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A bittersweet story of lost & found

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Editor’s Note: Linda Webster approached me two weeks ago inquiring of my interest in a news tip. She completed this story on Friday, Aug. 31. On the following day, Linda and her sister, Thelma Tingle Gray, were fatally injured in a traffic accident in Henderson County, Tenn. We extend our deepest condolences to the family.

By Linda Tingle Webster

Special to The Trimble Banner

Traci Goble was fortunate to purchase a puppy unseen from a friend who’s dog had a litter of puppies, being too young to remove from the mother, Traci had to wait until the puppy was old enough to be separated. He was a “mixed” breed part Labrador and part Rottweiler. As the puppy grew it was easy to tell it was going to be a large dog, and Traci having a small back yard would have to confine him mostly to the house. This distressed her since the dog would not have a place to be able to run play.

Traci decided in tears it would be best for Leonidas to offer him up for adoption to a good and loving family, and subsequently found what appeared to be that type of environment, lots of room to run and get plenty of exercise.

Time passes as it usually does, until one day Traci learned from friends that Leonidas was seen running loose around the elementary school at Milton, and after further investigation learned that the family, who lived close, had moved away. Leonidas had, to Traci, become homeless.

Traci began the search for the lost dog, walking neighborhoods, even small streams, and some woods looking for the homeless animal. This was not producing any results in her search so she decided to post flyers about the neighborhoods, and schools, even churches. Traci handed out flyers to anyone and everyone who would take a copy, asking the people to call her if he was seen.

An unbelievable amount of people was watching for Leonidas, but no leads came. One day, relatives were combing the area he was last seen and were able to learn that he had been seen at a house close to the elementary school where there had lived children. After checking the house several times Leonidas was not to be seen, and it was learned that the family who lived there had moved to the Bedford area.

Traci in her quest, decided to put an ad in The Trimble Banner. Days passed, and one day Traci received a phone call about Leonidas from a lady stating she had Traci’s dog, and he had been re-named Red. Leonidas had a very unusual color, which would be best described as a “rusty red” color. At first the lady was reluctant to allow Traci to learn her name or address, as most people these days should do and make a common practice. After communicating several times it was agreed they would meet at the park in Bedford, and Leonidas, now Red, would be brought for the much sought after reunion.

Finally the day came of the reunion, all were present Traci, with her mother waited patiently. Upon arrival, Leonidas, (Red), exited the lady’s vehicle, it was a sight to behold. As soon as Leonidas saw Traci, he ran right up to her, and licked her face, it was as though he was saying “where have you been all this time?” Traci, and Leonidas played for quite a while, and finally after settling down Traci was able to learn from the new owner that she had found him approximately a year earlier wondering around the Milton Elementary School. She had taken him home where Red instantly became a favorite of the lady’s children, and family, and where they were able to give him the room he needed in which to run and play.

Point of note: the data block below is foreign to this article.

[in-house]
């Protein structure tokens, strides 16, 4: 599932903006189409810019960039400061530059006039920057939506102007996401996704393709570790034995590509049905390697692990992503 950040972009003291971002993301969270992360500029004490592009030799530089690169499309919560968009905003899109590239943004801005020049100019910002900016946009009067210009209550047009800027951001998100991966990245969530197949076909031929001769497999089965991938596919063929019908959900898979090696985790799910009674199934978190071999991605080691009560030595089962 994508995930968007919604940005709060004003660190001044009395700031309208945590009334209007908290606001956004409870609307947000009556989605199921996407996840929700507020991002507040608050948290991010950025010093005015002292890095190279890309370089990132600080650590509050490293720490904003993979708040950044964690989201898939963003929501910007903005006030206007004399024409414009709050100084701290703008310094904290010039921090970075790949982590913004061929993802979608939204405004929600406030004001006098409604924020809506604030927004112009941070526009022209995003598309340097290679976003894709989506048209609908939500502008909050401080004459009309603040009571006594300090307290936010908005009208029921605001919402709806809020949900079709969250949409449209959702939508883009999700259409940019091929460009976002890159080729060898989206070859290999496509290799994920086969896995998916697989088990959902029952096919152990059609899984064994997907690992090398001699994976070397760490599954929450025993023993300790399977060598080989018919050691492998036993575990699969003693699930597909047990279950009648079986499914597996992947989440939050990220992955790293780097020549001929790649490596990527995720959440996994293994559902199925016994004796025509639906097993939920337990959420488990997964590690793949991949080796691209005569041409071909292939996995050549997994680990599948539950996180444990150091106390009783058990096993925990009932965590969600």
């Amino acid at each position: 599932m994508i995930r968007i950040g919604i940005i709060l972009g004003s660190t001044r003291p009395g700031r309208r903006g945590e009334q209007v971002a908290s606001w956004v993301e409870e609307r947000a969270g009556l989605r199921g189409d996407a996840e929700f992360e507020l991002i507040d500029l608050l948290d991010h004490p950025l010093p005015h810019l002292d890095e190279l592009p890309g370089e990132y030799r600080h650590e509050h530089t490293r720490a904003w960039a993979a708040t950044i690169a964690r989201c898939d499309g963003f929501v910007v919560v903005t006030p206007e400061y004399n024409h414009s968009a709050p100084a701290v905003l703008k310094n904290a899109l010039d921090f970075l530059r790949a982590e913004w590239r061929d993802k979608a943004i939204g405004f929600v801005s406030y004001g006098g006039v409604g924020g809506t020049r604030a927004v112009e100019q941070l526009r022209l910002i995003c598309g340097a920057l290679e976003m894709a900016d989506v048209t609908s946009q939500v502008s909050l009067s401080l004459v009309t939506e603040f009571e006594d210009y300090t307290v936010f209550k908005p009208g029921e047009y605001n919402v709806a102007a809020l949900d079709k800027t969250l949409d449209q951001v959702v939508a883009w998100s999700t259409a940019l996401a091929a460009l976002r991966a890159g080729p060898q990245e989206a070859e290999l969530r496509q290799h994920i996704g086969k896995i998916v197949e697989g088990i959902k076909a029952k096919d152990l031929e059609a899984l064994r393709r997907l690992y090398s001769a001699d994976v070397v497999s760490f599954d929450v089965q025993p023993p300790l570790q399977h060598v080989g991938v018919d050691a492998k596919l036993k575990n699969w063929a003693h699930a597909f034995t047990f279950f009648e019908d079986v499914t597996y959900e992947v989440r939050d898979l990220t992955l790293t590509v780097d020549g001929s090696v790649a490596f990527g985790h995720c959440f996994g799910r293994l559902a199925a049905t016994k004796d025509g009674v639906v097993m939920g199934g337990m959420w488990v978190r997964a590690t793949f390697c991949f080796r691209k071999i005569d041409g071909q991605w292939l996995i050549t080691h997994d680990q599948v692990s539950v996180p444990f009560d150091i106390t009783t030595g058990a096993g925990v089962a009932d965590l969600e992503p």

The now new owner of “Red” stated she could tell he had been abused, because whenever her husband was there, Red seemed afraid of him. Red was very reluctant to go around him for quite a while, a situation which eventually changed to friendliness.

During the conversation with the new owner, Traci was able to learn that the lady was afraid that Traci was going to re-claim Red and take him away from the children, the family that had fallen in love with him and he in return. This was not the case. Having seen that Red was very well taken care of and loved by the family, it became apparent that this was the goal Traci was attempting to achieve all along. She decided it would be best for all concerned if Red remained with the loving family with whom he now lives.

Traci as a child would see animals alongside the road and or running loose, and would make life somewhat trying until her mother had retrieved the animal to bring it home. Thus her love for animals started at a very young age, and continued to blossom as she grew into a young woman. All of this was quite evident as she drove away from the park that day in Bedford. Traci had tears of love and joy in her eyes for finding her lost “puppy,” yet she was hurting that he was not coming home with her. All of these emotions separated the child in her from the grown woman she had become.

Deciding what she wanted in her heart for herself—yet knowing what was better for Red and his new found children and home—had to be suppressed in making the right decision for Red, the right decision for the children, and least, the decision concerning her personal feelings. Red was to remain with his newfound family. Although it was hurtful, it was the right decision to be made.

Traci considered how many people had come to her aid in the quest: Family, friends, even strangers. It became quite obvious the community was one of very strong ties with a sense of family, making her quite proud of being part of them.

There is no way she can ever extend her gratitude to each and every one of them, yet she knows that someday she may be able to return the much needed assistance to those who so unselfishly gave their time and efforts merely to help.

A community of unselfishness is truly a rare quality in this day and time, a quality to be proud of.